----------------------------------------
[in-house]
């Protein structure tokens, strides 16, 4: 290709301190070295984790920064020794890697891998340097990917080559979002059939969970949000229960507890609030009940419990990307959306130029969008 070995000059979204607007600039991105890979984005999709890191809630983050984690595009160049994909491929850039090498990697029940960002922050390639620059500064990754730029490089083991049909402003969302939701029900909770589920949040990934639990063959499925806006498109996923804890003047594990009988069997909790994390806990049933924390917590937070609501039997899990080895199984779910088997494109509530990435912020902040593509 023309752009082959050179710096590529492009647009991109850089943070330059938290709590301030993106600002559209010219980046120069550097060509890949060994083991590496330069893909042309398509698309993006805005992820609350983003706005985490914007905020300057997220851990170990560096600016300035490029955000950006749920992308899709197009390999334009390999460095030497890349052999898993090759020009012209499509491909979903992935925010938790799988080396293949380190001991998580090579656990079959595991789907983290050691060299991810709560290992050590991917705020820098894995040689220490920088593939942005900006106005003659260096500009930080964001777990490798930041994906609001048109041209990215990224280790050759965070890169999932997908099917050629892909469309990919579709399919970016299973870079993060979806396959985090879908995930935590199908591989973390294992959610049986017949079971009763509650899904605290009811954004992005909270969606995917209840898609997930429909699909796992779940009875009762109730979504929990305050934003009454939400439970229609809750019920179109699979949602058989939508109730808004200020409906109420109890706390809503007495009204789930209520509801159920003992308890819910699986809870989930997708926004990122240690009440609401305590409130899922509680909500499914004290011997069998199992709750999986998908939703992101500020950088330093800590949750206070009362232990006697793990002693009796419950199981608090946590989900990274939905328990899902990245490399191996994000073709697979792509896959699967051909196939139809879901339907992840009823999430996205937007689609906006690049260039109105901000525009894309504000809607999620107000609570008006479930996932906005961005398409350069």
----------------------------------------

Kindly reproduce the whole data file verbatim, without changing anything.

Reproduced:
[in-house]
């Protein structure tokens, strides 16, 4: 290709301190070295984790920064020794890697891998340097990917080559979002059939969970949000229960507890609030009940419990990307959306130029969008 070995000059979204607007600039991105890979984005999709890191809630983050984690595009160049994909491929850039090498990697029940960002922050390639620059500064990754730029490089083991049909402003969302939701029900909770589920949040990934639990063959499925806006498109996923804890003047594990009988069997909790994390806990049933924390917590937070609501039997899990080895199984779910088997494109509530990435912020902040593509 023309752009082959050179710096590529492009647009991109850089943070330059938290709590301030993106600002559209010219980046120069550097060509890949060994083991590496330069893909042309398509698309993006805005992820609350983003706005985490914007905020300057997220851990170990560096600016300035490029955000950006749920992308899709197009390999334009390999460095030497890349052999898993090759020009012209499509491909979903992935925010938790799988080396293949380190001991998580090579656990079959595991789907983290050691060299991810709560290992050590991917705020820098894995040689220490920088593939942005900006106005003659260096500009930080964001777990490798930041994906609001048109041209990215990224280790050759965070890169999932997908099917050629892909469309990919579709399919970016299973870079993060979806396959985090879908995930935590199908591989973390294992959610049986017949079971009763509650899904605290009811954004992005909270969606995917209840898609997930429909699909796992779940009875009762109730979504929990305050934003009454939400439970229609809750019920179109699979949602058989939508109730808004200020409906109420109890706390809503007495009204789930209520509801159920003992308890819910699986809870989930997708926004990122240690009440609401305590409130899922509680909500499914004290011997069998199992709750999986998908939703992101500020950088330093800590949750206070009362232990006697793990002693009796419950199981608090946590989900990274939905328990899902990245490399191996994000073709697979792509896959699967051909196939139809879901339907992840009823999430996205937007689609906006690049260039109105901000525009894309504000809607999620107000609570008006479930996932906005961005398409350069």